Monthly Observations from CIO, Chris Zaccarelli

Alina Myakota |

Markets in Review

After three months of rapid gains, stock markets finally gave some of those gains back, with the S&P 500 falling -4.2% during April, which reduces its year-to-date gains to 5.6%. The MSCI All Country World index also fell during the month, losing -3.4%, lowering its year-to-date return to 4.1%. The Bloomberg BarCap U.S. Aggregate Bond index also fell -2.5% during April, which makes its year-to-date loss -3.3%.

The continued string of higher-than-expected inflation data has finally caused the Federal Reserve to backtrack on talk of rate cuts and they are now expressing a preference to hold rates unchanged for the foreseeable future. This has had far-ranging impacts from higher mortgage rates and government bond yields to lower stock prices around the world.

Monthly Highlights

  • The Fed now says that interest rates will need to stay higher for longer
  • The Chinese social media app TikTok is under pressure from US lawmakers
  • US government bond yields have been rising now that the Fed has changed its tune

News in Review

Below are some stories that caught our eye this past month. To learn more, follow the links to the full article.

Legislation That Could Ban TikTok is Now Law -- Here’s What Happens Next

The TikTok app that was created by Chinese company ByteDance, and has been installed on over 170 million Americans’ phones, has been banned due to its ties to China’s communist party. The company has 270 days to sell TikTok or face a ban in the United States, upsetting many young people and other users of the app.

Fed’s Powell Says Restrictive Rates Policy Needs More Time to Work

After four months of higher-than-expected inflation data, Chairman Powell has finally said what many in the market were thinking: “recent [inflation] data have clearly not given us greater confidence and instead indicate that it’s likely to take longer than expected to achieve the confidence [to cut rates].” The Fed is likely to leave interest rates unchanged for a longer period of time and the market will have to adjust to the idea that rates could remain at their current levels until the end of this year or perhaps until 2025.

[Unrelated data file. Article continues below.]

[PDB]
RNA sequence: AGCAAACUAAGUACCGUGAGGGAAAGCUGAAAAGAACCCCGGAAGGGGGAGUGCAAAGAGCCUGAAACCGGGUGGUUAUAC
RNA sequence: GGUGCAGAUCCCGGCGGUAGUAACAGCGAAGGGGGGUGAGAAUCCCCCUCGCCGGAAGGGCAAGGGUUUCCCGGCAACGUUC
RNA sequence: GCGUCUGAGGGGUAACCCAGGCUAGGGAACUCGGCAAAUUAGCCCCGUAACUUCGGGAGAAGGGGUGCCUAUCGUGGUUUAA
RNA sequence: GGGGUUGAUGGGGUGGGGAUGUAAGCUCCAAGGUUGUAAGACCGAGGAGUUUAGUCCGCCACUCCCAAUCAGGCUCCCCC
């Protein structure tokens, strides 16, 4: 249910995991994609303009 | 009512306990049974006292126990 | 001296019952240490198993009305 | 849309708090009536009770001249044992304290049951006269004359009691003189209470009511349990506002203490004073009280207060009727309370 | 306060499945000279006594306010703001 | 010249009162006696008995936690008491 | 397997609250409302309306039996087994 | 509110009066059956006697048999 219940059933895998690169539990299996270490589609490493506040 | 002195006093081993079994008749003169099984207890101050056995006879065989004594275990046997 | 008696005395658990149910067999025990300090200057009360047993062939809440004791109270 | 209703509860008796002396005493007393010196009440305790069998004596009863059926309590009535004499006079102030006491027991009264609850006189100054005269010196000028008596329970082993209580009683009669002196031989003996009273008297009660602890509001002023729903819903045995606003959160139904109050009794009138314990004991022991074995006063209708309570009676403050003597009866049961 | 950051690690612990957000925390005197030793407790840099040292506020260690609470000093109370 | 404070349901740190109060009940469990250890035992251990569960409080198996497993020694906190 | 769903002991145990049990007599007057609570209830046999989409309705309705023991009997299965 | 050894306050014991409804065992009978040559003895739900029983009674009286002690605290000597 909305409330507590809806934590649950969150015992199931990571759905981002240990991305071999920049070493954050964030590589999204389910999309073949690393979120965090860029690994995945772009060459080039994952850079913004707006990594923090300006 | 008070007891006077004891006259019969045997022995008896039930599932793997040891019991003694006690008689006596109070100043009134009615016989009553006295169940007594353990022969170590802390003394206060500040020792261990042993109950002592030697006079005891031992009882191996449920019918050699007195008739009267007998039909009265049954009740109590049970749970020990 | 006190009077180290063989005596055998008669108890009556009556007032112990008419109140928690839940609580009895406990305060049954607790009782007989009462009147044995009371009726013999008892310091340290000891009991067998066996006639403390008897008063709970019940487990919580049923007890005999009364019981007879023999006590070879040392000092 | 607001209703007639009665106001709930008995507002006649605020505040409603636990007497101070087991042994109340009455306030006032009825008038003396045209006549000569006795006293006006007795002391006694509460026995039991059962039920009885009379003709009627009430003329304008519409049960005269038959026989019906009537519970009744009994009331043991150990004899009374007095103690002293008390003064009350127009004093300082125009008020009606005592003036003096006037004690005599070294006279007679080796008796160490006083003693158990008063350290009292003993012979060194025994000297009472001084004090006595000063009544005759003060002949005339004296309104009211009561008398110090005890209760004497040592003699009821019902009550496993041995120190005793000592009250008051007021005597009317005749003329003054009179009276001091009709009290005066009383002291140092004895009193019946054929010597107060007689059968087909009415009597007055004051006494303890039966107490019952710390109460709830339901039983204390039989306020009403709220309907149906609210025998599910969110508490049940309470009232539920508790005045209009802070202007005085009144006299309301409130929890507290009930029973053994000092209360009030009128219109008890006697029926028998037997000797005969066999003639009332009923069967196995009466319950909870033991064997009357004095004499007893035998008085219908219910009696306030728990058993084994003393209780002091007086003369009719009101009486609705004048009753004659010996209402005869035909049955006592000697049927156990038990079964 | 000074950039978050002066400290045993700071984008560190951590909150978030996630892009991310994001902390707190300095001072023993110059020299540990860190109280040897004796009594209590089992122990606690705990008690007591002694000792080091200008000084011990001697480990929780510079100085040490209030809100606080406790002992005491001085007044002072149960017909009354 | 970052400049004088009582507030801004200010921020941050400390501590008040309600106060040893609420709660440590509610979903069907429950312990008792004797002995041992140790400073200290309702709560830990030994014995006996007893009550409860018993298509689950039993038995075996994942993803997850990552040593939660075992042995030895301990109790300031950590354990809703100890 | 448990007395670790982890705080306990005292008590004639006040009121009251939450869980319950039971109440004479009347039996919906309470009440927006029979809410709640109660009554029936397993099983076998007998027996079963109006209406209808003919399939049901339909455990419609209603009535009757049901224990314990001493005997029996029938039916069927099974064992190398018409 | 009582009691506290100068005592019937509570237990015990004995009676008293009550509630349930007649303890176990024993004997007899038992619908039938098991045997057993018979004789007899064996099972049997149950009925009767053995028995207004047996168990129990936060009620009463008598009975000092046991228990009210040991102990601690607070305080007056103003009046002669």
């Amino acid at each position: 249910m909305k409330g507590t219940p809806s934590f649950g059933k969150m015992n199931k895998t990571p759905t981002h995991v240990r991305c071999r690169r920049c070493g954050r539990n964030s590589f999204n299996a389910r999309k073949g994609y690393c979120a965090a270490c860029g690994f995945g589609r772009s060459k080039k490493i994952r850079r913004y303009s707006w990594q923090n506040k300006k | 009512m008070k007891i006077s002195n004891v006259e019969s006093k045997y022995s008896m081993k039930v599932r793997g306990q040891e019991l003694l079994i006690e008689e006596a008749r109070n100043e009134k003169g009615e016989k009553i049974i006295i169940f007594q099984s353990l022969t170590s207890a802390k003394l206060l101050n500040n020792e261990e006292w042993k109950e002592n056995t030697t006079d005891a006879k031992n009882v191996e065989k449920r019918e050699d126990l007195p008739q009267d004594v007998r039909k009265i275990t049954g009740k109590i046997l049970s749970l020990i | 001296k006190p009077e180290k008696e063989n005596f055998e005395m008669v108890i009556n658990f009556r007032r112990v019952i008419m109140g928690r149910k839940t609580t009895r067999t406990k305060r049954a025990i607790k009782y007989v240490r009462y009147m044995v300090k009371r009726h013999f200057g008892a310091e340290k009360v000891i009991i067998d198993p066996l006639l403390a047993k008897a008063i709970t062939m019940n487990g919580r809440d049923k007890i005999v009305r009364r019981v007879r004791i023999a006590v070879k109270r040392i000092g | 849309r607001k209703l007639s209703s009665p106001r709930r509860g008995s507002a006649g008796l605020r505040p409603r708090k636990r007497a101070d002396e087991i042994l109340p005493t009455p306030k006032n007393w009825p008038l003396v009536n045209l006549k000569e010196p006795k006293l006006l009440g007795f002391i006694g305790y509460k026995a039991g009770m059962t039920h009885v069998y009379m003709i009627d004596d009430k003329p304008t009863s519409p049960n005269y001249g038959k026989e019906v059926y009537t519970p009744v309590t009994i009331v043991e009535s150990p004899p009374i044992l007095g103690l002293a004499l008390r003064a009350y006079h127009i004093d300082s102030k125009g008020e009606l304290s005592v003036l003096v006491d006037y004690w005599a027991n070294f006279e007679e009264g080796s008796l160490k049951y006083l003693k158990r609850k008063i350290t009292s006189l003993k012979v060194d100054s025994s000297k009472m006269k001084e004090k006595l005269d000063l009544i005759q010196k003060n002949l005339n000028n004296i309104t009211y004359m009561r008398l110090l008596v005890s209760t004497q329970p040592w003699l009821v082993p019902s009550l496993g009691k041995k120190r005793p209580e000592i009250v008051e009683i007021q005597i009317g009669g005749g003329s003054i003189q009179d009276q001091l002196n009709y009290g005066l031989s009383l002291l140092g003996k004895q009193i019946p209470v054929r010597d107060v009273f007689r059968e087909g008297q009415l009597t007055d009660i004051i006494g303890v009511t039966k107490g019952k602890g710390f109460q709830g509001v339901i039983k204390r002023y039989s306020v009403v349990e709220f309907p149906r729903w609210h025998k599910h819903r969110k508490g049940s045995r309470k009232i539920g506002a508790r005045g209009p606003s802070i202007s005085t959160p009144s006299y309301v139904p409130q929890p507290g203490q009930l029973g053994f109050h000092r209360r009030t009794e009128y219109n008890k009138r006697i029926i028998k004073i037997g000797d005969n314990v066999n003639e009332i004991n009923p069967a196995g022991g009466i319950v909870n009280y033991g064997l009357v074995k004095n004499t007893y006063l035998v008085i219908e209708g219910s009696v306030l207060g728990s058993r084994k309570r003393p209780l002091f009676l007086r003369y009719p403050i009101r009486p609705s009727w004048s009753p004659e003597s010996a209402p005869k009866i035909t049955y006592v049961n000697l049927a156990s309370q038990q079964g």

Reuters Graphics Reuters Graphics

Treasuries Hit as Hawkish Fed Views Keep Piling Up

Government bonds sold off (prices down and yields up) after a number of Federal Reserve governors expressed reluctance at cutting interest rates – with some going so far as to suggest the next rate move may be a hike and not a cut. The move higher in market interest rates has had far-ranging impacts from higher mortgage rates to lower stock
prices and has increased volatility in financial markets worldwide.

AI Music isn’t Going Away, so Here Are 4 Big Questions to Answer

Despite the immediate fears of musicians being replaced by computers, the current uses of AI are more mundane (e.g. making the sound more even by adjusting volumes for various instruments in a song) and although early adopters are in favor of using AI in the music industry, many others would rather move with more caution. In addition, there are many legal questions to answer and regulations and laws typically haven’t been written to address the issues created by the state of technology today. However, there are those that have looked to history for lessons on technological disruption and they are less worried about the implications than those that believe “this time is different.”


Securities offered through LPL Financial, Member FINRA/SIPC. Blackbridge Financial is another business name of Independent Advisor Alliance, LLC. All investment advice is offered through Independent Advisor Alliance, LLC, a registered investment adviser. Independent Advisor Alliance, LLC is a separate entity from LPL Financial. The opinions expressed in this material do not necessarily reflect the views of LPL Financial.

This newsletter was written and produced by the Independent Advisor Alliance, LLC. Content in this material is for general information only and not intended to provide specific advice or recommendations for any individual. All performance referenced is historical and is no guarantee of future results. All indices are unmanaged and may not be
invested into directly. The views stated in this letter should not be construed directly or indirectly as an offer to buy or sell any securities mentioned herein. Due to volatility within the markets mentioned, opinions are subject to change without notice. Information is based on sources believed to be reliable; however, their accuracy or completeness
cannot be guaranteed. Past performance does not guarantee future results.

S&P 500 INDEX: The Standard & Poor's 500 Index is an unmanaged, capitalization-weighted index of 500 stocks designed to measure performance of the broad domestic economy through changes in the aggregate market value of 500 stocks representing all major industries.

NASDAQ 100 INDEX: The Nasdaq 100 Index is an unmanaged, capitalization-weighted index of the largest 100 non-financial stocks traded on the Nasdaq market. Unlike the S&P 500 it does not represent all major industries and may be more volatile than more broadly constructed indices.

MSCI ACWI INDEX: The MSCI ACWI captures large- and mid-cap representation across 23 developed markets (DM) and 24 emerging markets (EM) countries. With 2,495 constituents, the index covers approximately 85% of the global investable equity opportunity set.

Bloomberg U.S. Aggregate Bond Index: The Bloomberg U.S. Aggregate Bond Index is a broad-based index of the U.S. investment-grade, fixed-rate bond market, including both government-related and corporate securities and mortgage-backed and asset-backed securities.

Please note this newsletter contains hyperlinks to additional content. The information being provided is strictly as a courtesy. We make no representation as to the completeness or accuracy of information provided by these websites.